Under Wyoming’s net-metering law, investor-owned utilities, electric cooperatives, and irrigation districts must offer customers with bi-directional electric meters the option to net meter. As of September 2010, no caps were placed on how much distributed generation a utility must purchase before turning away customers. Any net excess generation (NEG) produced by the customer is carried forward on a monthly basis. And at the end of a 12-month period, payment for any net excess generation is reconciled with the customer at an agreed rate.
Under the net-metering law, eligible technologies systems include photovoltaics, wind, hydroelectric, and biomass systems up to 25 kW in size. The intention of the installed system must be to offset part or all of the customer's electricity needs.
When production exceeds the customer’s needs over a month period, they are credited per kWh of NEG at their retail rate. At the end of a 12-month cycle, the utility will purchase any unused renewable energy credits for NEG at the utility's avoided-cost rate.
Under the law, utilities may not charge customers’ fees in addition to minimum monthly charges that apply to other utility customers in similar rate classes.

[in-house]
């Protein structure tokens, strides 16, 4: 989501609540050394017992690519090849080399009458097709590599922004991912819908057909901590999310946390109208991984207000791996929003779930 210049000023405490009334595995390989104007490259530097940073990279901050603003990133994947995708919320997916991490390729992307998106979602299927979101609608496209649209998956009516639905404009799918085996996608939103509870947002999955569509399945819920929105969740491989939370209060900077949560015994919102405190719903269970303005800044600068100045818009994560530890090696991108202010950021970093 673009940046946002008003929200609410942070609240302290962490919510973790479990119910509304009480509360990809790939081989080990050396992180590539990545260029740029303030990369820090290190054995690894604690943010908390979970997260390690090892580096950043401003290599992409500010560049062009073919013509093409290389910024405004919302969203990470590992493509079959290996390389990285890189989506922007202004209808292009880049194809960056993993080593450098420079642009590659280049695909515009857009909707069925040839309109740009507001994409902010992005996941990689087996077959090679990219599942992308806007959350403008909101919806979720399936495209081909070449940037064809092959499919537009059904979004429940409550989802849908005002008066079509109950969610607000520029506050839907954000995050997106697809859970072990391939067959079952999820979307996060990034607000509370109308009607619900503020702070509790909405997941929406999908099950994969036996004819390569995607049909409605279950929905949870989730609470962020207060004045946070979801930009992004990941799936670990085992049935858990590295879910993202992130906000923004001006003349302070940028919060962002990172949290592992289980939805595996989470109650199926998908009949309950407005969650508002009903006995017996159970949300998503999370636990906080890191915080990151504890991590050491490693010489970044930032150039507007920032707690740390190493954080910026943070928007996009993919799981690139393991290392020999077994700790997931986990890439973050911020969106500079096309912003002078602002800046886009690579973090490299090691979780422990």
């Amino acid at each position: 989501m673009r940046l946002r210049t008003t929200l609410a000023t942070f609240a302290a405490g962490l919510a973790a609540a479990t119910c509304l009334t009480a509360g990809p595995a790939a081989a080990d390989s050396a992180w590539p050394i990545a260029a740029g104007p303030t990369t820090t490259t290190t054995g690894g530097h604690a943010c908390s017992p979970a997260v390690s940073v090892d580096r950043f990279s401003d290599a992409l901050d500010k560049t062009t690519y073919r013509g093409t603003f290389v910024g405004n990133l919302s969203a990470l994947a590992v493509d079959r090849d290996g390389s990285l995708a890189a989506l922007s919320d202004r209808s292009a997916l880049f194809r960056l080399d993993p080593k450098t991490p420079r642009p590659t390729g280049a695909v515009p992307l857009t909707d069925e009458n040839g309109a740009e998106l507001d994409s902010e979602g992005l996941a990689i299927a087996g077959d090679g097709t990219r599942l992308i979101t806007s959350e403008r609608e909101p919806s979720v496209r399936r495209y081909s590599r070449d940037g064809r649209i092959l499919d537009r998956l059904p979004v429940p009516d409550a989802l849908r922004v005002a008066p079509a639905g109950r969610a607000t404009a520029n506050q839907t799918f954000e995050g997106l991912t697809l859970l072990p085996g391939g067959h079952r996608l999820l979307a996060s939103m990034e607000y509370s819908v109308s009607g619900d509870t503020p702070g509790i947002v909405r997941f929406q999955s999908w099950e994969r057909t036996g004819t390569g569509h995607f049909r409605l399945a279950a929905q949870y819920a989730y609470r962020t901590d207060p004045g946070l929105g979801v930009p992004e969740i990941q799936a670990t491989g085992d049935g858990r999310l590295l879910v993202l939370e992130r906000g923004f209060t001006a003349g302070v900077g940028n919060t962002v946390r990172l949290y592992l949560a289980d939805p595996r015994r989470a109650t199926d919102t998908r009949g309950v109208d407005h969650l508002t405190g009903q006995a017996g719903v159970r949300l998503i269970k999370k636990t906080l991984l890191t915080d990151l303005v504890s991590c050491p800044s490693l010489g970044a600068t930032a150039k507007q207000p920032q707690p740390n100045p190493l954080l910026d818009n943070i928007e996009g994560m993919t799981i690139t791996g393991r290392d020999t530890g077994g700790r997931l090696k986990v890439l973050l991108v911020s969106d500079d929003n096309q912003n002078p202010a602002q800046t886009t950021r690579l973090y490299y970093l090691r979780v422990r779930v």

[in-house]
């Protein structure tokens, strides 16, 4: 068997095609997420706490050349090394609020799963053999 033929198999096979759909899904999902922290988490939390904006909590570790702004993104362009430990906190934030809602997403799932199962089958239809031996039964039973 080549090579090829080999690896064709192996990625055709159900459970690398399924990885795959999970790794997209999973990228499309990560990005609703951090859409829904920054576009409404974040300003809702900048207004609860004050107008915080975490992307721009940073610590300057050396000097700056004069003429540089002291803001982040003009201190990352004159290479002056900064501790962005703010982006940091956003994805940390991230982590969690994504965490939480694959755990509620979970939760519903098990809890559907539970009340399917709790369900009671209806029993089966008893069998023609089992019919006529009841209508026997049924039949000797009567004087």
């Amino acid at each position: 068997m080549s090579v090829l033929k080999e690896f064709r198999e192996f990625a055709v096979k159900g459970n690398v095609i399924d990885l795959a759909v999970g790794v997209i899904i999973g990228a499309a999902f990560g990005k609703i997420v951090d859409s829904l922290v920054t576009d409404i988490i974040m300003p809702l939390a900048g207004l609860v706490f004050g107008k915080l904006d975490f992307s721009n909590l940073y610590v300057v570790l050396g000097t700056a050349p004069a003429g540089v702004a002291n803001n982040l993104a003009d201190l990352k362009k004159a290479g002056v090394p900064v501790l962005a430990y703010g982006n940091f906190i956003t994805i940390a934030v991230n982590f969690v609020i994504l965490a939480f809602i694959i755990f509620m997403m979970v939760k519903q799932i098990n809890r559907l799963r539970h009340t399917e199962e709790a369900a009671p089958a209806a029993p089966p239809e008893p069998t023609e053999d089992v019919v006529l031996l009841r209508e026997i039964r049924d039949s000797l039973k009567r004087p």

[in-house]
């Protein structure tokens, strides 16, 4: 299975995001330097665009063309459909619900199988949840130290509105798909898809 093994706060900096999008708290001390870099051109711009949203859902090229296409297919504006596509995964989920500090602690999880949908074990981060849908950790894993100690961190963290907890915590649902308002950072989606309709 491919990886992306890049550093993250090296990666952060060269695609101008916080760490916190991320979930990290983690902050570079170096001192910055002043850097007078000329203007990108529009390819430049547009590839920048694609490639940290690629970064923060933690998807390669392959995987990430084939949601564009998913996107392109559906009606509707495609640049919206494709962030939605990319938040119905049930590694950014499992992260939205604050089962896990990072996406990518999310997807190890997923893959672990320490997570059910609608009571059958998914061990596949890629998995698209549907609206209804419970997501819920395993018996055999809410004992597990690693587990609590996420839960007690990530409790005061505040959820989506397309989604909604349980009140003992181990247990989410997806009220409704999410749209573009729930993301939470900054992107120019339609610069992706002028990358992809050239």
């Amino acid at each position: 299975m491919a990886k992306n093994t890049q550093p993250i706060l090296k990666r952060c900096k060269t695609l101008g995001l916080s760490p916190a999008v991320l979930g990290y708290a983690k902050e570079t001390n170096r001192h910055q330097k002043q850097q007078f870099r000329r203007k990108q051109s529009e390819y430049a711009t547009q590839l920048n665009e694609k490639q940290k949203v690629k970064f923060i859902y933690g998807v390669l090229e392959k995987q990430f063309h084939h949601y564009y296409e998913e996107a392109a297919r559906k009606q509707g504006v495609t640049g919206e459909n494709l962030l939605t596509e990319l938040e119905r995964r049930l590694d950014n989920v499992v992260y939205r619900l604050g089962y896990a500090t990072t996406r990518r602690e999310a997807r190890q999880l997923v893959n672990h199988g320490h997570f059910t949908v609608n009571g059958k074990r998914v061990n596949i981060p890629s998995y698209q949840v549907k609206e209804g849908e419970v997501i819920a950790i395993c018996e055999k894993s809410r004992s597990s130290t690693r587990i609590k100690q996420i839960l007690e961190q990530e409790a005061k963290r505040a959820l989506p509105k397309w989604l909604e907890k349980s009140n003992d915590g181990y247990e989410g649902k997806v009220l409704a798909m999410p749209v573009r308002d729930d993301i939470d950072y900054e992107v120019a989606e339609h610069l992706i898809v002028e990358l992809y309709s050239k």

Customers must install an external disconnect switch pay for any costs to install equipment or make modifications required by the utility for safety and reliability purposes.
To net meter in the state, customers must sign an interconnection agreement. All utilities in the state base their interconnection agreements on Rocky Mountain Power’s (PacifiCorp) agreement form.
|Program Type||Low-interest Loan Program|
|Technologies||Equipment, insulation, water heaters, furnaces, programmable thermostats, caulking and weather-stripping, windows and doors|
|Amount||$1,000 to $15,000|
|Required Documentation||Program application|
|Official Web Site||http://www.wyomingcda.com/index.php?option=com_content&task=view&...|
The Wyoming Community Development Authority offers low-interest loans of 4 percent per anum for 180 months or 3 percent deferred simple interest, payable upon transfer of property for energy efficieny upgrades.
Homeowners with an income of 80 percent of the median for the area are eligible for the 4 percent amortized loan. Those who make 50 percent or less of the median income qualify for the 3 percent deferred interest payment.
The program only applies to energy retrofits on existing homes. There could be instances where the loan could be used for a solar or solar-assisted gas hot water heater if its replacing a less efficient water heater.